Pretoria - It’s early days yet, but the Proteas’ six-wicket ambush of Australia at Centurion on Friday night gave a glimpse of the South African side’s future.
Forget that it was Australia (albeit an understrength Australia) and forget that 295 to win was chased down with 13.4 overs to spare.
The emphatic win gave answers to tricky questions, like who takes over the run-scoring mantle if both Hashim Amla and AB de Villiers are missing and what happens when Kagiso Rabada dares not to be perfect for an outing.
Wicketkeeper-batsman Quinton de Kock, who is laid-back off the field but positively riotous on it, answered the first query by recording South Africa’s second highest one-day international score (178 off 113 balls), while all-rounder Andile Phehlukwayo piped up with bowling figures of 4/44 off his 10 overs in only his second game for the Proteas.
With De Villiers missing through injury and Amla having failed to recover from the flu in time, the 23-year-old De Kock took the opportunity to put his hand up as possibly the new go-to man for the Proteas with a savage knock, which included 16 boundaries and 11 sixes.
As always, the man child (he can’t shake looking 16 even though he recently got married) typically steered clear of over-analysing what Australian captain Steve Smith called “one hell of an innings”.
“It was the most free knock I’ve played,” De Kock said. “But I’ve played a couple of other knocks I’ve enjoyed, where I’ve had to work hard for the runs – those are the knocks I enjoy. Today (on Friday) was just ... I don’t know, it was just my day I guess.”
On whether not having De Villiers and Amla had put pressure on the remaining batsmen, De Kock wasn’t so sure: “No, I think the guys are confident that they can also take games away [from the opposition] – they have their own ways of doing it and they’ve also done it. Obviously, AB and Hash make it look easier than other guys.”
Going into the game, Phehlukwayo (20) had his own questions to answer from a South African public that didn’t believe he was ready for international cricket. This is after age group cricket for the country, two years of first-class cricket – which included being the Dolphins’ death bowler last season – and doing well for the South African A-side.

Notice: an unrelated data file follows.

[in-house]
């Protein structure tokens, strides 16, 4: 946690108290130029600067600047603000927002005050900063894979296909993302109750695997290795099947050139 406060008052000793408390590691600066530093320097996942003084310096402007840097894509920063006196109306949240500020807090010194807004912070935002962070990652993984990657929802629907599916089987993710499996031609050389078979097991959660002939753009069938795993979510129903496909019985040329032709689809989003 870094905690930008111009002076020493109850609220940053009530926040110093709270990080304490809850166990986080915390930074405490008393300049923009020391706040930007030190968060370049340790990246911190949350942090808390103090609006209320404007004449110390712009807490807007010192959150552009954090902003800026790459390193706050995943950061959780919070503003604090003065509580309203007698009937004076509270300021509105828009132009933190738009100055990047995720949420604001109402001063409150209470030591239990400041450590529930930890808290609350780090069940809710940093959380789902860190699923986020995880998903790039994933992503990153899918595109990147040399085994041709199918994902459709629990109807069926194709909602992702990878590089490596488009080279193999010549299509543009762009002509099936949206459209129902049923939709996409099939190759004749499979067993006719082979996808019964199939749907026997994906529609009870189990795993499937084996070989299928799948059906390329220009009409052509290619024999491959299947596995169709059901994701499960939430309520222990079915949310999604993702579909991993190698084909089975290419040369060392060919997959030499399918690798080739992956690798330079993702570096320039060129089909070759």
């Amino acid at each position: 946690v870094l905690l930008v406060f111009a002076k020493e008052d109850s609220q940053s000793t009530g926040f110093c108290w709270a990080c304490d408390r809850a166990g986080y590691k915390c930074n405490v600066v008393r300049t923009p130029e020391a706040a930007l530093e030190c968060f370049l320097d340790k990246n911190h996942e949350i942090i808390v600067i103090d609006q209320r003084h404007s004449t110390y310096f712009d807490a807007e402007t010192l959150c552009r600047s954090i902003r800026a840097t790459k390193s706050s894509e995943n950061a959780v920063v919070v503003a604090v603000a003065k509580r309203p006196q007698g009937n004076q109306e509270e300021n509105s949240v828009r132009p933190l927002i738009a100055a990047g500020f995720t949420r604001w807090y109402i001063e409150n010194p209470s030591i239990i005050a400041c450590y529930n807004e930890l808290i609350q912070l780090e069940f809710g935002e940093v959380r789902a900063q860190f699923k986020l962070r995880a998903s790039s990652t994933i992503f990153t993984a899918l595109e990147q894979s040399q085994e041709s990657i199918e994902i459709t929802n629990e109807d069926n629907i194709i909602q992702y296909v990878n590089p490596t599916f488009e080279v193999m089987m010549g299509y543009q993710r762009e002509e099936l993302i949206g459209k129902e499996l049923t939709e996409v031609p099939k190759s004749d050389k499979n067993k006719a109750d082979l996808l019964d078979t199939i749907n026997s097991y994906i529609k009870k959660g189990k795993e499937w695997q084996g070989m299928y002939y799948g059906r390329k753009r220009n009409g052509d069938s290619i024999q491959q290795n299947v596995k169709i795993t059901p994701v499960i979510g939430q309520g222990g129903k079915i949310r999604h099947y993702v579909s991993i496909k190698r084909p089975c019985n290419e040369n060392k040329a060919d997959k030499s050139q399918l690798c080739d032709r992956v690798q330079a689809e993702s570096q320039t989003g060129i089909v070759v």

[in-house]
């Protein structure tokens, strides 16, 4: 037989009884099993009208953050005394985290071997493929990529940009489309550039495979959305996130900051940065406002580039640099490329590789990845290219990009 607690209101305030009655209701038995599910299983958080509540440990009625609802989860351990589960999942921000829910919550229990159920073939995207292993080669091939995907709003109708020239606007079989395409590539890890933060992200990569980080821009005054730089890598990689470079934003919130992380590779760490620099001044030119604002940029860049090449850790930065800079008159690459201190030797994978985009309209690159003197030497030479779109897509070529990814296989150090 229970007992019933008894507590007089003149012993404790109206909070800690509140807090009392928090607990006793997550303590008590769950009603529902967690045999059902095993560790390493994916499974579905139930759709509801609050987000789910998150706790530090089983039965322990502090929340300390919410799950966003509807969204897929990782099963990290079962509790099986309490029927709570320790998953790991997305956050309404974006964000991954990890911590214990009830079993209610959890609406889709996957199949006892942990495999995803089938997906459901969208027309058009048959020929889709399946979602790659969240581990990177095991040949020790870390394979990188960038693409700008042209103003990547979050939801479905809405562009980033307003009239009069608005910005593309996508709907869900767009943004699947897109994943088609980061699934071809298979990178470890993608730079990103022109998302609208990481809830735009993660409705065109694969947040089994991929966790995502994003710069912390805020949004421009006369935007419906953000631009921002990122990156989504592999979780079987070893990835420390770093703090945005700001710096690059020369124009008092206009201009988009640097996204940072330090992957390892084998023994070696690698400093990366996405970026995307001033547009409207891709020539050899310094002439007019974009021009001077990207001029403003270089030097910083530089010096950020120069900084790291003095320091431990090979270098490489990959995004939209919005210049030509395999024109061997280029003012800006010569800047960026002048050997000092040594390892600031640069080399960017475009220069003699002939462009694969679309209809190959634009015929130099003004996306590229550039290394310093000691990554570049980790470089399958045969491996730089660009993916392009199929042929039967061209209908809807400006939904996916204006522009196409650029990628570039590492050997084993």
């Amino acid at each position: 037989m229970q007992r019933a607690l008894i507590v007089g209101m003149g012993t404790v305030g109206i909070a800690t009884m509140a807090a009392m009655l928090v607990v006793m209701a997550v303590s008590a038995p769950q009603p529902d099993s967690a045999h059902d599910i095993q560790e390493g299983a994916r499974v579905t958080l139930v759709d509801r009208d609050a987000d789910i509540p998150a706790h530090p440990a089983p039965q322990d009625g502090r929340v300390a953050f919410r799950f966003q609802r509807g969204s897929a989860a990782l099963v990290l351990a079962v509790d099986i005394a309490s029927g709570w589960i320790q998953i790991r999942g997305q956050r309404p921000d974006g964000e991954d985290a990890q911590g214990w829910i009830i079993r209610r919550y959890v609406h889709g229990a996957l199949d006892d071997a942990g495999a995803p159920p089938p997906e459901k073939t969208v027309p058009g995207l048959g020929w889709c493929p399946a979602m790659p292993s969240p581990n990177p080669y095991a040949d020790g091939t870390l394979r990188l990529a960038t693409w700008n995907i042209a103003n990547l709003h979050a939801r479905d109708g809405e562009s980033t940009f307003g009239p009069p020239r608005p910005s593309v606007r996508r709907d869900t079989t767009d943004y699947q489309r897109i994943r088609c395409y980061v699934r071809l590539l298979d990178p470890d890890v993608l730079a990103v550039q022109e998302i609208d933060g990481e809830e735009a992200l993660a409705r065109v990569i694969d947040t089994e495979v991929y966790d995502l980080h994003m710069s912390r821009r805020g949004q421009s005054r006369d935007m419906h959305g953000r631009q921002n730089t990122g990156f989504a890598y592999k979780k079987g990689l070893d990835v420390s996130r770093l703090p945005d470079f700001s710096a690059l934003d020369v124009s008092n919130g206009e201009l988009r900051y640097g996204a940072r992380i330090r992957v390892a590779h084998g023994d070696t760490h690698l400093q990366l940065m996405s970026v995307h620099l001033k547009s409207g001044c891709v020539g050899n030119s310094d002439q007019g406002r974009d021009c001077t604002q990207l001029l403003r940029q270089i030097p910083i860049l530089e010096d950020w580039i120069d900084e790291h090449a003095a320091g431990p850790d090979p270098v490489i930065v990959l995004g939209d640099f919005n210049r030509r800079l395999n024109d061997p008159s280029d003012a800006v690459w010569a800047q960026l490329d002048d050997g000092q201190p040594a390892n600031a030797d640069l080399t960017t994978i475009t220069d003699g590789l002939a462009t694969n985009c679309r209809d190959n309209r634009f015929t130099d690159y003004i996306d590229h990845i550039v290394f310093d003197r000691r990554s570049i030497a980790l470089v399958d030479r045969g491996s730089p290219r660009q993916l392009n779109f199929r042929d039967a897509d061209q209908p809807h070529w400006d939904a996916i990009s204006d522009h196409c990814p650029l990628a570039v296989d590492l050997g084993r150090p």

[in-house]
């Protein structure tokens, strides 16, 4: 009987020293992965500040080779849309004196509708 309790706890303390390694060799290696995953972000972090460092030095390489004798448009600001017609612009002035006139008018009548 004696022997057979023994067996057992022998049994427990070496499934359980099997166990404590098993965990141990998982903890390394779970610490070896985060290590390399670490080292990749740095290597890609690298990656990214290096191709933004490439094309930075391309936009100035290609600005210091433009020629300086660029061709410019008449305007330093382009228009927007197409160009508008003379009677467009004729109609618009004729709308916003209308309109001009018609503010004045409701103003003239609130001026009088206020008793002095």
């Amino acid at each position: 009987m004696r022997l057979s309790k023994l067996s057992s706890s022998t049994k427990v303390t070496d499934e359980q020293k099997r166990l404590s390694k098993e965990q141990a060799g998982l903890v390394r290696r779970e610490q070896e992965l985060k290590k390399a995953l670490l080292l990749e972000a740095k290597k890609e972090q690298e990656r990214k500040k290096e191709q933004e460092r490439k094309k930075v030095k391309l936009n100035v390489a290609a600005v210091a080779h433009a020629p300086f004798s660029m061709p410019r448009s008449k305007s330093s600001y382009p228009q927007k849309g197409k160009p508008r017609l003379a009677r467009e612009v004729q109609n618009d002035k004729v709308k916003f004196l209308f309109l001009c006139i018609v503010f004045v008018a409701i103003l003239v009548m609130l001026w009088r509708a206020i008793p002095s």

After an uneventful debut against Ireland last Sunday, he was in the thick of things and took the catch off Wayne Parnell’s bowling that halted the momentum built by Aussie openers David Warner and Aaron Finch.
With Dale Steyn and Rabada not having opened the bowling all that well, it was up to him to help stem the flow of runs by taking wickets. Hitting the seam from wicket to wicket just back of a length, he came back from a first over that went for 16 runs to record his best figures.
A solidly built man, Phehlukwayo has two things about him: whenever he has the ball, it feels like things are bound to happen and although the speed gun says he bowls in the low to mid-130km/h, he seems to give batsmen the hurry up.
More important was the identity of his victims after a chastening start.
Instead of being cowed by that first over, he claimed the wickets of Finch, who was warming to his task, a relaxed-looking Smith and the belligerent Mitchell Marsh, before snuffing out the visitors’ comeback by removing the pesky John Hastings.
By the looks of it, the fight doesn’t scare him and it doesn’t seem to matter who he’s fighting.
For all that, today’s (on Sunday) second game against the Aussies, at the Wanderers, doesn’t necessarily have to take its lead from Centurion. For starters, the visitors will be first to admit, after the flying start they had, that the least they could have done was reach 300 (Smith said afterwards it was a “370/380 wicket”).
A sign of how they, too, were rollicking along is how they were on 199 after 30 overs. But the six wickets they’d lost told a story of a side who found a good batting deck and lost their wickets playing like millionaires.
Also, you’d have to go far and wide to find the kind of generous bowling they offered, rookie or otherwise. That said, the new Proteas are beginning to take shape.